Researchers at Cambridge University have found that sense of smell may help when it comes to predicting the recovery of people with severe brain injuries.
Doctors can often find it difficult to determine a patient's state of consciousness following a severe brain injury, but an accurate diagnosis is vital for treatment strategies and can underlie end-of-life decisions. Nevertheless, there is an error rate of up to 40% in determining the state of consciousness in patients with brain injuries.
Scientists from Cambridge trialled a simple ‘sniff test’, which could help doctors diagnose and determine treatment for patients who either have minimal consciousness or are left in a vegetative state following a brain injury.
A person’s sense of smell relies on structures deep within the brain and works when we are sleeping, as well as when we are awake. Furthermore, the brain automatically changes the way a person sniffs in response to different smells – for example when faced with an unpleasant smell, breathing becomes shorter and shallower.
Researchers carried out the ‘sniff test’ on 43 patients with severe brain injury, some minimally conscious and some in a vegetative state. All 43 were presented with different jars of smell ten times in a random order, for five seconds, and the volume of air sniffed was measured. One jar contained an unpleasant smell of rotten fish, one a pleasant smell of shampoo, and the third had no smell.
It was found that minimally conscious patients inhaled significantly less in response to smells but did not discriminate between pleasant and unpleasant. The same patients also modified their nasal airflow in response to the jar with no smell, which suggests they anticipated a smell, or were at least aware of the jar.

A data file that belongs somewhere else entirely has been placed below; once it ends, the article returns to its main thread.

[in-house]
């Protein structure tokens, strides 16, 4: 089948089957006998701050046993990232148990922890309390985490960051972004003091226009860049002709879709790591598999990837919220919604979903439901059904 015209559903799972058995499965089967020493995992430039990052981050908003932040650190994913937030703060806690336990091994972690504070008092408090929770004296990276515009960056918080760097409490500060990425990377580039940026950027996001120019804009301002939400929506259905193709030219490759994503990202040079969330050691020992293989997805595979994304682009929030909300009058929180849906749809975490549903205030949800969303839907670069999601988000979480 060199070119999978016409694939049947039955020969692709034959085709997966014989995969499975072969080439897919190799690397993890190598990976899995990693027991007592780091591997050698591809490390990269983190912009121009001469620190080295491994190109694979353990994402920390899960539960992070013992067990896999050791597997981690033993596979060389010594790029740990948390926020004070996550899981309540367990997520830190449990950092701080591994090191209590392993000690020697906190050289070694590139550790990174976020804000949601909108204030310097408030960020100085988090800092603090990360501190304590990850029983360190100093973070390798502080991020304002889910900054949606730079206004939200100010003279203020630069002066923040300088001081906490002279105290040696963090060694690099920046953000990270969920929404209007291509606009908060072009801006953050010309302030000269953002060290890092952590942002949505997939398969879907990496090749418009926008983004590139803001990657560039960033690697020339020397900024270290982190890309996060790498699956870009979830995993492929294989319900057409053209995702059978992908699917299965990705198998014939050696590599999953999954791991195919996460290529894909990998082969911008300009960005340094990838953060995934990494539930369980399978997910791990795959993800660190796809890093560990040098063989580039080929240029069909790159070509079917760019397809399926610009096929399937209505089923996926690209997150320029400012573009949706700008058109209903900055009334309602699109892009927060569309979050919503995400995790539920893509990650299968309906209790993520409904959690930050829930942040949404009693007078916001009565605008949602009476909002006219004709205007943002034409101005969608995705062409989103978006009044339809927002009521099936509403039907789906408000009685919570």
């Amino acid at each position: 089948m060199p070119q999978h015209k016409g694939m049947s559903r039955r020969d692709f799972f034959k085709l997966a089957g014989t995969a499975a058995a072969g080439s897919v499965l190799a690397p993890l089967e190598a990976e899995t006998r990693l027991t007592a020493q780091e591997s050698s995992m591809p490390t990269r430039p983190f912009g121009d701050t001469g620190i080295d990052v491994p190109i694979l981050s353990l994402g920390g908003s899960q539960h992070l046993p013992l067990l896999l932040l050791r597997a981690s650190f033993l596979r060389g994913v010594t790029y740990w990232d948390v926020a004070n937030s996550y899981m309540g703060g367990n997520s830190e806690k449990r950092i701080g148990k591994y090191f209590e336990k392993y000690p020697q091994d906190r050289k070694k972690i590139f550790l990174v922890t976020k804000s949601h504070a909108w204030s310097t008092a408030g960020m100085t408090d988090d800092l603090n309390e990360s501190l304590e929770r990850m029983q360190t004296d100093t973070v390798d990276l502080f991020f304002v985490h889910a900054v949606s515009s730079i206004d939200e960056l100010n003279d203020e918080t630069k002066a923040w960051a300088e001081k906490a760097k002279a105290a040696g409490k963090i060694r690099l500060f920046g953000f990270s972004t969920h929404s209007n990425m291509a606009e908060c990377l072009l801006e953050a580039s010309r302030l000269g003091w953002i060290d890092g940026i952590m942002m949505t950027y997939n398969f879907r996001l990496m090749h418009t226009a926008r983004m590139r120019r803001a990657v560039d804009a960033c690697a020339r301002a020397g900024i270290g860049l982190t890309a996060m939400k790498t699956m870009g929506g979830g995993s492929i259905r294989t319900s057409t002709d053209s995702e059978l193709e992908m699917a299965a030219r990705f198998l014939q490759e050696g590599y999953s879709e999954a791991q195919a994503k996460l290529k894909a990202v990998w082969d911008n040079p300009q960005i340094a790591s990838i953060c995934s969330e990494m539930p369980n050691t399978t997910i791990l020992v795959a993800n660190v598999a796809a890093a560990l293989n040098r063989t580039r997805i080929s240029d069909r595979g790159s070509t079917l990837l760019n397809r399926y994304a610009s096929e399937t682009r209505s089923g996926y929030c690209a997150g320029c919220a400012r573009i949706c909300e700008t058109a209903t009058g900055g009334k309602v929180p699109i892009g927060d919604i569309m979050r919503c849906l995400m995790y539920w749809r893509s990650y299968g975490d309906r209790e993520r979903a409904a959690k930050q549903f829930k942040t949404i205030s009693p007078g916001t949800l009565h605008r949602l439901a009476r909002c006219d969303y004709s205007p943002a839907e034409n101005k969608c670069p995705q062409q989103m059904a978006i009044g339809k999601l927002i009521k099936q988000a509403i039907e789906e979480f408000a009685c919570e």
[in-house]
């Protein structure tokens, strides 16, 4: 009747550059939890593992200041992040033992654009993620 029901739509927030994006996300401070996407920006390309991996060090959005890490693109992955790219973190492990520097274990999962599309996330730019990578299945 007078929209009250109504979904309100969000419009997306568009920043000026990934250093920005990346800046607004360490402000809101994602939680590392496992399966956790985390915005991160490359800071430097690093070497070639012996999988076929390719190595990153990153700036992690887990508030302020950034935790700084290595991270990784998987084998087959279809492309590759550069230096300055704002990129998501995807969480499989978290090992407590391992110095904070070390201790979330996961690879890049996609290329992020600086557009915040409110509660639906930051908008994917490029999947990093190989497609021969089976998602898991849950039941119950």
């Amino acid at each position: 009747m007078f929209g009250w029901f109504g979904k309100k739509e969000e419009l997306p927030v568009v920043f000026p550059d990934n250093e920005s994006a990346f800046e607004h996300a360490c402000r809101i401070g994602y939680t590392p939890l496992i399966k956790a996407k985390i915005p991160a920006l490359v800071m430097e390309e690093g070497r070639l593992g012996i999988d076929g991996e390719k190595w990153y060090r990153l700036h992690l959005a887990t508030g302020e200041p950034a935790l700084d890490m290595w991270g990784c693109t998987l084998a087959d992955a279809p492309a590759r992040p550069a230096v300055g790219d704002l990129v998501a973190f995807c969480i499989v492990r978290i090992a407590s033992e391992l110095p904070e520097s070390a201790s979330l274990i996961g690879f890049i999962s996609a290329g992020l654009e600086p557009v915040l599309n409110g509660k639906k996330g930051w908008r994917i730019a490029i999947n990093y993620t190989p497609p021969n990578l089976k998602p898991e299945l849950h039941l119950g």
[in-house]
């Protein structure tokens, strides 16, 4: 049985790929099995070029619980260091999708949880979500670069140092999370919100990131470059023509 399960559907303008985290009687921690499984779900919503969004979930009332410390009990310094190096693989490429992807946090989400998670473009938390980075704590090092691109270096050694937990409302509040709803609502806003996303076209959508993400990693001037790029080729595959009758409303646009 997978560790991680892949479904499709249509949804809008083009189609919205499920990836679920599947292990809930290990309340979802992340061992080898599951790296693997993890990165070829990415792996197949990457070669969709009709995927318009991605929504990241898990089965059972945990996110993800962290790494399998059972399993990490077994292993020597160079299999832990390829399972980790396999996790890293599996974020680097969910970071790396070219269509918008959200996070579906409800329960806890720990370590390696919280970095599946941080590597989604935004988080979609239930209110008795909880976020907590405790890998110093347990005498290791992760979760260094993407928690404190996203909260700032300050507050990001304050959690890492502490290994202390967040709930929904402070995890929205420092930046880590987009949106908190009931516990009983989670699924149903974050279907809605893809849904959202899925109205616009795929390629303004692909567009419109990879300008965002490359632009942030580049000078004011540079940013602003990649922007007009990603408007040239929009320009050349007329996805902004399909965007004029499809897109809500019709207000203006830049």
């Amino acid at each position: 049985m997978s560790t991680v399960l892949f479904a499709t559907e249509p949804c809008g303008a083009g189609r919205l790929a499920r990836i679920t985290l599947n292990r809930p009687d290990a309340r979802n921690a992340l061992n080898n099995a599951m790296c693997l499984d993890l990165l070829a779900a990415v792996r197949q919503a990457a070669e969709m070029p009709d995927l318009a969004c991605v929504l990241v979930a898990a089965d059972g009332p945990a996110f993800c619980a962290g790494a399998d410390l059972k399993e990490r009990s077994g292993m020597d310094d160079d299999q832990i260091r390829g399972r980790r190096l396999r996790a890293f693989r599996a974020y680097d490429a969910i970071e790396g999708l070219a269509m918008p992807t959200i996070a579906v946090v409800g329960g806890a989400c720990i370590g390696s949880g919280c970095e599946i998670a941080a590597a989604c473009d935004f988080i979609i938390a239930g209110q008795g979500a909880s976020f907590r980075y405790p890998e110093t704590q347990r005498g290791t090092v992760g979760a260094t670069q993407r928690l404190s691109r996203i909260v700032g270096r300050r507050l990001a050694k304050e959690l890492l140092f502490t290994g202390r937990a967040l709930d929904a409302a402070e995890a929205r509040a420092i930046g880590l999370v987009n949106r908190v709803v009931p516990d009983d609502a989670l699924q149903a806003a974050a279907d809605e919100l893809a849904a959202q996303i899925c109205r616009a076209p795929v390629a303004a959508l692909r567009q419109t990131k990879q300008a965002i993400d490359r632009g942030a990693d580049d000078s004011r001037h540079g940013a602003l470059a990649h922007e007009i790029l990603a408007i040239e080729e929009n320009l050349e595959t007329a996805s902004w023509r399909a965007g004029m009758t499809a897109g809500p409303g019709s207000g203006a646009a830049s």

The responses from patients in a vegetative state, however, were more varied - some did not change their breathing in response to the smells, whereas others did.
The results of the study, published in the journal Nature, revealed 100% of patients who reacted to the sniff test went on to regain consciousness and over 91% of these patients were still alive three and a half years after injury. 61% of those who showed no response had died.
Dr Anat Arzi, a researcher in the University of Cambridge's Department of Psychology and the Weizmann Institute of Science Israel, who led the study, said: "The accuracy of the sniff test is remarkable - I hope it will help in the treatment of severely brain injured patients around the world."
He added: "We found that if patients in a vegetative state had a sniff response, they later transitioned to at least a minimally conscious state. In some cases, this was the only sign that their brain was going to recover - and we saw it days, weeks and even months before any other signs.”
Dr Tristan Bekinschtein, from the University of Cambridge's Department of Psychology who was also involved in the study, said: "This new and simple method to assess the likelihood of recovery should be immediately incorporated in the diagnostic tools for patients with disorders of consciousness."